Mr. Mueller’s team scrutinized the report as part of its examination of the business dealings of Mr. Manafort and Mr. Gates in Ukraine, where Mr. Manafort worked for about a decade as a political consultant before he joined the Trump campaign. Among other charges, both men have been accused of “using one of their offshore accounts to funnel $4 million to pay secretly” for the report. It is unclear how much, if any, of that money went to Skadden or other firms with which they worked.
The Ukrainian authorities had begun their own investigation into payments for the report after Mr. Yanukovych fled Ukraine for Russia amid a popular uprising in 2014.
Mr. van der Zwaan told the special counsel on Nov. 3 that he had not spoken to Mr. Gates since mid-August 2016, even though Mr. Gates had called him the following month instructing him to get in contact with an unidentified mutual acquaintance, court papers show.
He also told prosecutors that he had not talked to that same acquaintance since 2014, even though he called that person in September 2016 to discuss possible criminal charges against Mr. Manafort, a law firm and a former Ukrainian justice minister. The phone conversation, conducted in Russian, was important enough that Mr. van der Zwaan recorded it, according to court papers. Mr. van der Zwaan followed up by calling Mr. Gates, recording that conversation as well.
One of those conversations involved payments that were described as “the tip of the iceberg,” Andrew Weissmann, a prosecutor in Mr. Mueller’s office, said in court. He did not elaborate.
Mr. van der Zwaan also acknowledged that he lied when he told investigators that he had only a “passive role in the rollout of the report,” according to court papers. In fact, prosecutors said, he had discussed with Mr. Gates and others how to publicize the report to make it appear less damning to Mr. Yanukovych’s government, including describing any mishandling of Ms. Tymoshenko’s prosecution as no more than “procedural” errors. Part of the strategy, Mr. Weissmann said in court, was to give an advance copy of the report to The New York Times.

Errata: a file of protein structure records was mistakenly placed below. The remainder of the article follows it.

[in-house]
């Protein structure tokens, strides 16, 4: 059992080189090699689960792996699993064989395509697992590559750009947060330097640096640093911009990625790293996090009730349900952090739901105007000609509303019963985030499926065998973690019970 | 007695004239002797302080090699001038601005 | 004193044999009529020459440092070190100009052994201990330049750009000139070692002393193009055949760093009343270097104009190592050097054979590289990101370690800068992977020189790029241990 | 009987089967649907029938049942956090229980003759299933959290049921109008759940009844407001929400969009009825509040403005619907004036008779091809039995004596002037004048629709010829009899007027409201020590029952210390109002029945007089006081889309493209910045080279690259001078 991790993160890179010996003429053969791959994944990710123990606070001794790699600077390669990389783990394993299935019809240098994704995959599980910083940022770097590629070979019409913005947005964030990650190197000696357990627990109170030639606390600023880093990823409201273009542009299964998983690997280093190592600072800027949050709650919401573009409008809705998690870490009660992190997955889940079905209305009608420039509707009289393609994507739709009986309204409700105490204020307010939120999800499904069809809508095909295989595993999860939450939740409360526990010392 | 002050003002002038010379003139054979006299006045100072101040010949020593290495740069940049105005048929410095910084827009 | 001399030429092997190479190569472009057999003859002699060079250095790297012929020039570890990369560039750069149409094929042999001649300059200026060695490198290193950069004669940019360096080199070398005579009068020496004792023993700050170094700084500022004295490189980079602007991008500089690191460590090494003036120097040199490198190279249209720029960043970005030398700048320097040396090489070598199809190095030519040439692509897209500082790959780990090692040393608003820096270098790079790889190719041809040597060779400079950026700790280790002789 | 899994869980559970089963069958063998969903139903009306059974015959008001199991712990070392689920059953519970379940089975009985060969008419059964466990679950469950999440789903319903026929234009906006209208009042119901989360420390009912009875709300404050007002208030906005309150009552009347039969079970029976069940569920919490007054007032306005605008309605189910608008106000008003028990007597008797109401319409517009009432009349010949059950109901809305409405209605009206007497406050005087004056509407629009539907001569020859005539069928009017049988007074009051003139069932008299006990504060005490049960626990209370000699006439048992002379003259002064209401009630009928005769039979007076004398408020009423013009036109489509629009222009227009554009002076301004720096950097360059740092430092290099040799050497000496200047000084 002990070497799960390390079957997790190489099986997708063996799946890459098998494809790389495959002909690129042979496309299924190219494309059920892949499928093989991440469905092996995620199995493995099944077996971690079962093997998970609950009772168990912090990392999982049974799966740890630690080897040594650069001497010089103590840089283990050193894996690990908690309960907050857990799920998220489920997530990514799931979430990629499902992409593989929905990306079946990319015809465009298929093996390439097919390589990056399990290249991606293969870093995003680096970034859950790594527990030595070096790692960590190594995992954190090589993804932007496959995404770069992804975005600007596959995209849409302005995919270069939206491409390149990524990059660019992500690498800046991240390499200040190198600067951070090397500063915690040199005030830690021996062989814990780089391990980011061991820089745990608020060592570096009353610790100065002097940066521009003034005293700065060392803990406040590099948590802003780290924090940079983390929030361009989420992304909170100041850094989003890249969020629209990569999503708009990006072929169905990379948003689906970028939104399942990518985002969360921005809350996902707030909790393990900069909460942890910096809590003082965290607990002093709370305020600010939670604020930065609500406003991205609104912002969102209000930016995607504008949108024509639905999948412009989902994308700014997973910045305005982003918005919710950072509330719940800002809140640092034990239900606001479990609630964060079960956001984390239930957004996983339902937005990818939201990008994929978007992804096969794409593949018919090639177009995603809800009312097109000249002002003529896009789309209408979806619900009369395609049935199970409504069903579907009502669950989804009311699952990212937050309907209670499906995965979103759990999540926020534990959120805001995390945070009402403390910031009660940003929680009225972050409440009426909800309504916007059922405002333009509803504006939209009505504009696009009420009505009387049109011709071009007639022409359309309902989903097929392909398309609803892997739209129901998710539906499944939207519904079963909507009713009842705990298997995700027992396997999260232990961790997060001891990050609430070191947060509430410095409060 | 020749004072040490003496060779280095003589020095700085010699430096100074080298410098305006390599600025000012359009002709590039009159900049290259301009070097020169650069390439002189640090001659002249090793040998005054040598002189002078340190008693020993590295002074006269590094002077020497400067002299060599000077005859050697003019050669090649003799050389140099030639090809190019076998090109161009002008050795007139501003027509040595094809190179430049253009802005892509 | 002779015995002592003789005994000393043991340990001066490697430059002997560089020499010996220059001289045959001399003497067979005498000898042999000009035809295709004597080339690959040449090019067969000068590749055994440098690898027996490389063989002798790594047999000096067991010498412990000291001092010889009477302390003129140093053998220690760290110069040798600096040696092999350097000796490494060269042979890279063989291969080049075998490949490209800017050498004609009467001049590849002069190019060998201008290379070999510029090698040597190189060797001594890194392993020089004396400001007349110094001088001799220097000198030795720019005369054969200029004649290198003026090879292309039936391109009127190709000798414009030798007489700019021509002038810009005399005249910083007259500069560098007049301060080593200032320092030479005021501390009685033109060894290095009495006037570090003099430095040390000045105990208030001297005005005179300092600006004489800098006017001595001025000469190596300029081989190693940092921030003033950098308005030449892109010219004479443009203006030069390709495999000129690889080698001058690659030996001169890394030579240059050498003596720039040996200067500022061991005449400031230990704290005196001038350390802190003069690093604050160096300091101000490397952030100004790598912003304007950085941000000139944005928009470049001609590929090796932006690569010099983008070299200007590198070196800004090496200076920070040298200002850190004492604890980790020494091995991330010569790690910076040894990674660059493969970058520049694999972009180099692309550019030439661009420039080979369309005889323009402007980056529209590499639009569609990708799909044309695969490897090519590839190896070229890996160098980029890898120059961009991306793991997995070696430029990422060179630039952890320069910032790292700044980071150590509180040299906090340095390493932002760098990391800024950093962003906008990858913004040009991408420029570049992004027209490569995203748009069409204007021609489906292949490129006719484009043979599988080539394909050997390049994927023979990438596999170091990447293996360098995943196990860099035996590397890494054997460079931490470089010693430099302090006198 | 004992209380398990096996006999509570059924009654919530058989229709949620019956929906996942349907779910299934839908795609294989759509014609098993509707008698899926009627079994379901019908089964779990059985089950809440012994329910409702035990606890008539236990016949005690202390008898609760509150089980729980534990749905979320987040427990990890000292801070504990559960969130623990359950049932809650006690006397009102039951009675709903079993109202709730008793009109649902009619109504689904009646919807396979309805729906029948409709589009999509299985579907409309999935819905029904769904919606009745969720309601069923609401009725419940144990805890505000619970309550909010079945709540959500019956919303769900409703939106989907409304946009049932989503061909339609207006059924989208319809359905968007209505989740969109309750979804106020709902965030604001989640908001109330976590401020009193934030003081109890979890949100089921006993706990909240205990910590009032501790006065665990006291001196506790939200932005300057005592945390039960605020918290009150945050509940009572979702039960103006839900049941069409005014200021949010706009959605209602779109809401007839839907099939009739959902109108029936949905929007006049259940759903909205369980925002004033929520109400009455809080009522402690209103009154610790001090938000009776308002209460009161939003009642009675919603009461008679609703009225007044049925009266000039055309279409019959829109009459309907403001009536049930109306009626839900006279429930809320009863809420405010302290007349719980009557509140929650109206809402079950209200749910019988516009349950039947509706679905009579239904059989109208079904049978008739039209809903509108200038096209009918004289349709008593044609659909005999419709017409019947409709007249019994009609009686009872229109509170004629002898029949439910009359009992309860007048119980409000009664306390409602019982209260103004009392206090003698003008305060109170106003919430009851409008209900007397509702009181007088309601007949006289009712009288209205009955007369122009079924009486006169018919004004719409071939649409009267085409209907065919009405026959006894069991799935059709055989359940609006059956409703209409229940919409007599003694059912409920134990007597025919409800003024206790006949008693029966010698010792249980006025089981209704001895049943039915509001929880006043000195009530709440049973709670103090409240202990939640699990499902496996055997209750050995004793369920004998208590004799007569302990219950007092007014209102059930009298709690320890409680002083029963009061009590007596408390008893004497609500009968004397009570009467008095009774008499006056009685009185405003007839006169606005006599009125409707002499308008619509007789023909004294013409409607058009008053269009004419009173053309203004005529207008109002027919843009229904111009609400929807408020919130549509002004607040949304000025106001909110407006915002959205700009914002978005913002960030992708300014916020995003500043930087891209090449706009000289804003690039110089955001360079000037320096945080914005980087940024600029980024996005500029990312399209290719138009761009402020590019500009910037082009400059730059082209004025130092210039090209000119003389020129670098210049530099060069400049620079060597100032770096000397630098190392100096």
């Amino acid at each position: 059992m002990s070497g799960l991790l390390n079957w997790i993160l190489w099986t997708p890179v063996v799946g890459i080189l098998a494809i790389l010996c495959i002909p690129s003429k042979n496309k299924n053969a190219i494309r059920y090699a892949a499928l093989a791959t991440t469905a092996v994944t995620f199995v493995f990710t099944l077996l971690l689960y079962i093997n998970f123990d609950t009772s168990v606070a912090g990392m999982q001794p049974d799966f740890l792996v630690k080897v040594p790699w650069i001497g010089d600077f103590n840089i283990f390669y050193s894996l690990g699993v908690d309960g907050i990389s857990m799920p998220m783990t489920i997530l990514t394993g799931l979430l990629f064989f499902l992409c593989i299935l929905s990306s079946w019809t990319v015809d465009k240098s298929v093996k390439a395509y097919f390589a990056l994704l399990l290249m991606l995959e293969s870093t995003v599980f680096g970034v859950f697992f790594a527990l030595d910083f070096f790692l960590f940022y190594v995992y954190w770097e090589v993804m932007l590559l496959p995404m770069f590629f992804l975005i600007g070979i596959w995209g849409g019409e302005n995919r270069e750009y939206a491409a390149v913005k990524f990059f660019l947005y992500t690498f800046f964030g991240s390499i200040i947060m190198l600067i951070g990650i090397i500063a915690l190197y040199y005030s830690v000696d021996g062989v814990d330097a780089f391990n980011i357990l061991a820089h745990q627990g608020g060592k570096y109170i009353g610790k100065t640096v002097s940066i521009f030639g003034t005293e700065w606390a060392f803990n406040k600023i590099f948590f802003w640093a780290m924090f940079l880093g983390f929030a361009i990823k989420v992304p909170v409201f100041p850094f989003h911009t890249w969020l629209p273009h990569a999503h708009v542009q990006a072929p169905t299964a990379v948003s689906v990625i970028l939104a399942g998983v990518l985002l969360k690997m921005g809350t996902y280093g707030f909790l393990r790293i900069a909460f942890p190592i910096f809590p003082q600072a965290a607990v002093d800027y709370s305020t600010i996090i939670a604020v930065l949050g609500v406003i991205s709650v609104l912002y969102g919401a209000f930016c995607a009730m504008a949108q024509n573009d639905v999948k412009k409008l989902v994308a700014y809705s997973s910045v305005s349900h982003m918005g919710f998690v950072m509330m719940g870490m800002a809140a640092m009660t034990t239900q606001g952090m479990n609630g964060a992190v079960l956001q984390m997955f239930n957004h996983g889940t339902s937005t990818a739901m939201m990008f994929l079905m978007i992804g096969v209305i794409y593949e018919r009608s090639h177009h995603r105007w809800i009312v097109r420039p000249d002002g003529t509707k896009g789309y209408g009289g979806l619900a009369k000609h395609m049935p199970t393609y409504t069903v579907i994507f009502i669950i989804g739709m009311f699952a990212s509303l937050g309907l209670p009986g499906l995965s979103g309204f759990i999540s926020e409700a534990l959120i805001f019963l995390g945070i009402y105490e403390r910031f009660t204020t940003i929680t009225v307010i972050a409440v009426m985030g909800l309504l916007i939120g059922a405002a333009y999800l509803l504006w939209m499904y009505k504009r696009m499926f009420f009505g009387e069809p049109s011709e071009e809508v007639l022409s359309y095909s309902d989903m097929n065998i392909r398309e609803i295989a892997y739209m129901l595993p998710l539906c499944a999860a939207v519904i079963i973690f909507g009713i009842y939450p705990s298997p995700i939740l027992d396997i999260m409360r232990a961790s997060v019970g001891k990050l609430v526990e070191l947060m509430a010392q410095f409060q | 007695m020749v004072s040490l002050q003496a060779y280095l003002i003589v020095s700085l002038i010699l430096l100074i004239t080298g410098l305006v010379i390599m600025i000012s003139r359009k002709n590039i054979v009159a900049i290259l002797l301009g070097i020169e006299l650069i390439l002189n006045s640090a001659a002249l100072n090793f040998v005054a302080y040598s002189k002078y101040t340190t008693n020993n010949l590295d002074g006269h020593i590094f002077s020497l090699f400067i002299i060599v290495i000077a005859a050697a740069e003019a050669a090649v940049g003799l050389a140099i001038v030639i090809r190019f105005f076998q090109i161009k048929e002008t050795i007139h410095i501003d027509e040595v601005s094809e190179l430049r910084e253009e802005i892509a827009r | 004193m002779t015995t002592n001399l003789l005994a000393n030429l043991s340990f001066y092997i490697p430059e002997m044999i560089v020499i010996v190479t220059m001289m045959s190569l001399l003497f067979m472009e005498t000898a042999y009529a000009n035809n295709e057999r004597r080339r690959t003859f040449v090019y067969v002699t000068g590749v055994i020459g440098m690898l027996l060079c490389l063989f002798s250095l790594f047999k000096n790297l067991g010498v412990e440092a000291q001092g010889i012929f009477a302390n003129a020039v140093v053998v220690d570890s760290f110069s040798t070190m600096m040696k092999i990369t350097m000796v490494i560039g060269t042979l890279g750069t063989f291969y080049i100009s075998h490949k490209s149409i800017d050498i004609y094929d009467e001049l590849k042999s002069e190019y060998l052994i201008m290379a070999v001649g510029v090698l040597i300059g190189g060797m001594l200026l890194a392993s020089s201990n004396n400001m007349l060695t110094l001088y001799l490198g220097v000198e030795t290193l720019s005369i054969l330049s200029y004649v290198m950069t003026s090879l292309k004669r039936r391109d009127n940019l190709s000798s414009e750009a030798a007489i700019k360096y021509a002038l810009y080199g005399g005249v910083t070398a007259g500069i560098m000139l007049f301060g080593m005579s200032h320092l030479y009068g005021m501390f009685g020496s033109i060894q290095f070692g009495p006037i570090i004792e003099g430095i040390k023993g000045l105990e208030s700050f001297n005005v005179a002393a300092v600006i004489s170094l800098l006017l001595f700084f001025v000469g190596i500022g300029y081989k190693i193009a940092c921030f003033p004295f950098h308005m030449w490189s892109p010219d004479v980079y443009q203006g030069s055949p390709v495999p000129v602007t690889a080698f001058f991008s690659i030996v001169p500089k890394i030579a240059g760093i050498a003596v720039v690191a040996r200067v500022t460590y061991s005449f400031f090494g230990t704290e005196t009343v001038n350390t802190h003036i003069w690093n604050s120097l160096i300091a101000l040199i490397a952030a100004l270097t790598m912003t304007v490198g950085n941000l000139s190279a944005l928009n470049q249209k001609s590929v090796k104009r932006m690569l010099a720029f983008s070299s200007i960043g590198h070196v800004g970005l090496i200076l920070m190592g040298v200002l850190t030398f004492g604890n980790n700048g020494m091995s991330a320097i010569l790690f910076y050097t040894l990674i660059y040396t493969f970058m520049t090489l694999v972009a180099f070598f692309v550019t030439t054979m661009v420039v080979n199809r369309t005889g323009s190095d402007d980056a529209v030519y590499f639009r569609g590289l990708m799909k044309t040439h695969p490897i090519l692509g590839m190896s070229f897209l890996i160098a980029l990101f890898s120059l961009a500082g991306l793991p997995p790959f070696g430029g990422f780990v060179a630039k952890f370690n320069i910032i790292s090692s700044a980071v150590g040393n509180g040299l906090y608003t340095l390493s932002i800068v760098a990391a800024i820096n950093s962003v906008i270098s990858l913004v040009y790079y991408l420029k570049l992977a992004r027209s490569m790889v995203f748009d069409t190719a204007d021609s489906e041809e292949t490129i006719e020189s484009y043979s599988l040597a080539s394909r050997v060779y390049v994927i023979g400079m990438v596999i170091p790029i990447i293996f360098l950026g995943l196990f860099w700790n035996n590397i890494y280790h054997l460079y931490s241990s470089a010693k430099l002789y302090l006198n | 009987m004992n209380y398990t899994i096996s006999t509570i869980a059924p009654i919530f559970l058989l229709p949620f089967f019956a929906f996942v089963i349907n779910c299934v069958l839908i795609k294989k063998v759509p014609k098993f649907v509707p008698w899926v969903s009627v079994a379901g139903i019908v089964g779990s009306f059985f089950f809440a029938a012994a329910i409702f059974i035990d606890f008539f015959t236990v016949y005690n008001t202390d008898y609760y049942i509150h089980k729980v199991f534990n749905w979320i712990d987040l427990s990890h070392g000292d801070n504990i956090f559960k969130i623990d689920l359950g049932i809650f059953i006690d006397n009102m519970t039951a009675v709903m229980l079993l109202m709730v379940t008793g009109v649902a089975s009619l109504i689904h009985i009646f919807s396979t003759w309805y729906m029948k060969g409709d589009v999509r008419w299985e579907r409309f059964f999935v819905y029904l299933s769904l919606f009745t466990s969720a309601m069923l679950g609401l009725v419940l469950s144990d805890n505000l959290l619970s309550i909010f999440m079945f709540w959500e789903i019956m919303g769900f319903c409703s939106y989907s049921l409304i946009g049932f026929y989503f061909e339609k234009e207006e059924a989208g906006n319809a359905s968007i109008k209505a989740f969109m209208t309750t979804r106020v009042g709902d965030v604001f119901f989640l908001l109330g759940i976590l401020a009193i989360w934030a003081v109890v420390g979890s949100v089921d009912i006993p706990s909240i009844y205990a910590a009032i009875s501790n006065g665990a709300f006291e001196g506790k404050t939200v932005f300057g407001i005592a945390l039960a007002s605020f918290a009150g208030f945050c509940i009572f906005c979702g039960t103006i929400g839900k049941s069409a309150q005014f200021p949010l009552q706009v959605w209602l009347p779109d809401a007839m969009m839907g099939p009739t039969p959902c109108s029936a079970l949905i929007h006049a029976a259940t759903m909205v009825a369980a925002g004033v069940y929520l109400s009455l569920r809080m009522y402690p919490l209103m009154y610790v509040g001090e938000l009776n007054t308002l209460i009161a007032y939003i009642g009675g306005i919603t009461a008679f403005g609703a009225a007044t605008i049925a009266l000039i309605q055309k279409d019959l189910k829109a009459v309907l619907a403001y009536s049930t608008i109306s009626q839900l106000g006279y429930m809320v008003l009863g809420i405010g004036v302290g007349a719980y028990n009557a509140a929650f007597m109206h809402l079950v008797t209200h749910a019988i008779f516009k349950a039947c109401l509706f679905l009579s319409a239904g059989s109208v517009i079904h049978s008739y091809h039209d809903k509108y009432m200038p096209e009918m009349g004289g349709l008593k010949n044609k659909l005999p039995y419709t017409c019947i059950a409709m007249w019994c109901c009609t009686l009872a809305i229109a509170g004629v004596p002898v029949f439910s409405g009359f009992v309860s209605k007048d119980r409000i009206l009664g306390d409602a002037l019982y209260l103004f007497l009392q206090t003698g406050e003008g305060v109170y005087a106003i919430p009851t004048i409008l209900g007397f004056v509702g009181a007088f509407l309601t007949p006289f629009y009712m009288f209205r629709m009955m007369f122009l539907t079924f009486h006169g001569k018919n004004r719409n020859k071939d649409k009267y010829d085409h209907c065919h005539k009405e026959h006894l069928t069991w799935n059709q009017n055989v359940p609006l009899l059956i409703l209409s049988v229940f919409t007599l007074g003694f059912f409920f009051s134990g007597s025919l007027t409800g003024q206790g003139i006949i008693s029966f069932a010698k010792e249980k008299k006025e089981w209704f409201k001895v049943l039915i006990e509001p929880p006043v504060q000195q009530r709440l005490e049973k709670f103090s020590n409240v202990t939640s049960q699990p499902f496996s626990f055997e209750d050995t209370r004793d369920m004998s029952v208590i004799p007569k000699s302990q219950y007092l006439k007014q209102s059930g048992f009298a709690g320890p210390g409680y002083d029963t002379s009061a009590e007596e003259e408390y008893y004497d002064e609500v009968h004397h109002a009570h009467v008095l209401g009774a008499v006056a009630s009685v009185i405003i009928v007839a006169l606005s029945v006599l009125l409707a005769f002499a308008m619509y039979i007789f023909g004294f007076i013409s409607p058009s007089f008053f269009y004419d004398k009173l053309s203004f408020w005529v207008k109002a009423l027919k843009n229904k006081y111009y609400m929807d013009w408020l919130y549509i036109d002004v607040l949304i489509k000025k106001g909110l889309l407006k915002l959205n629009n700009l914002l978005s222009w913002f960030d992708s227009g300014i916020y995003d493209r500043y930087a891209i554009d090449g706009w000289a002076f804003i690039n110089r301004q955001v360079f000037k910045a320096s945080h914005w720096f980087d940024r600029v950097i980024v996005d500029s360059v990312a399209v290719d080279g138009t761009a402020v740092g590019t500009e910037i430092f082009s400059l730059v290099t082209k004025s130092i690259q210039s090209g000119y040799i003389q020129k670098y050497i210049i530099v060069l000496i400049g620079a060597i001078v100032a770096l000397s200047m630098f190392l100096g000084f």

The law firm’s work was being investigated by Ukraine’s top prosecutor, which asked the Department of Justice for help in questioning eight lawyers named as authors of the report, including Mr. van der Zwaan, according to documents reviewed by The Times.
Among the others were Gregory B. Craig, who served as President Barack Obama’s White House counsel, and Clifford M. Sloan, who also worked in the Obama administration. Both Mr. Craig and Mr. Sloan declined to comment.
The Ukrainian officials claimed that Mr. Yanukovych’s government circumvented contracting rules by initially agreeing to pay Skadden a fee that was less than the threshold for competitive bidding — reportedly about $12,000 — then later paying the firm a total of nearly $1.1 million.
Last year, the law firm refunded $567,000 to the Ukrainian government. The firm said the refund represented “the balance of Ukraine’s payment, which had been held in escrow for future work.”
A sentencing hearing for Mr. van der Zwaan was set for April 3.
The charges against him were the seventh criminal case that Mr. Mueller’s team has brought since October. Last week, the special counsel’s office indicted 13 Russians and three companies on charges of interfering in the 2016 United States election with a sophisticated influence campaign on popular social media platforms. An American, Richard Pinedo, of Santa Paula, Calif., also pleaded guilty to identity fraud regarding some bank accounts used by the Russians in their influence campaign.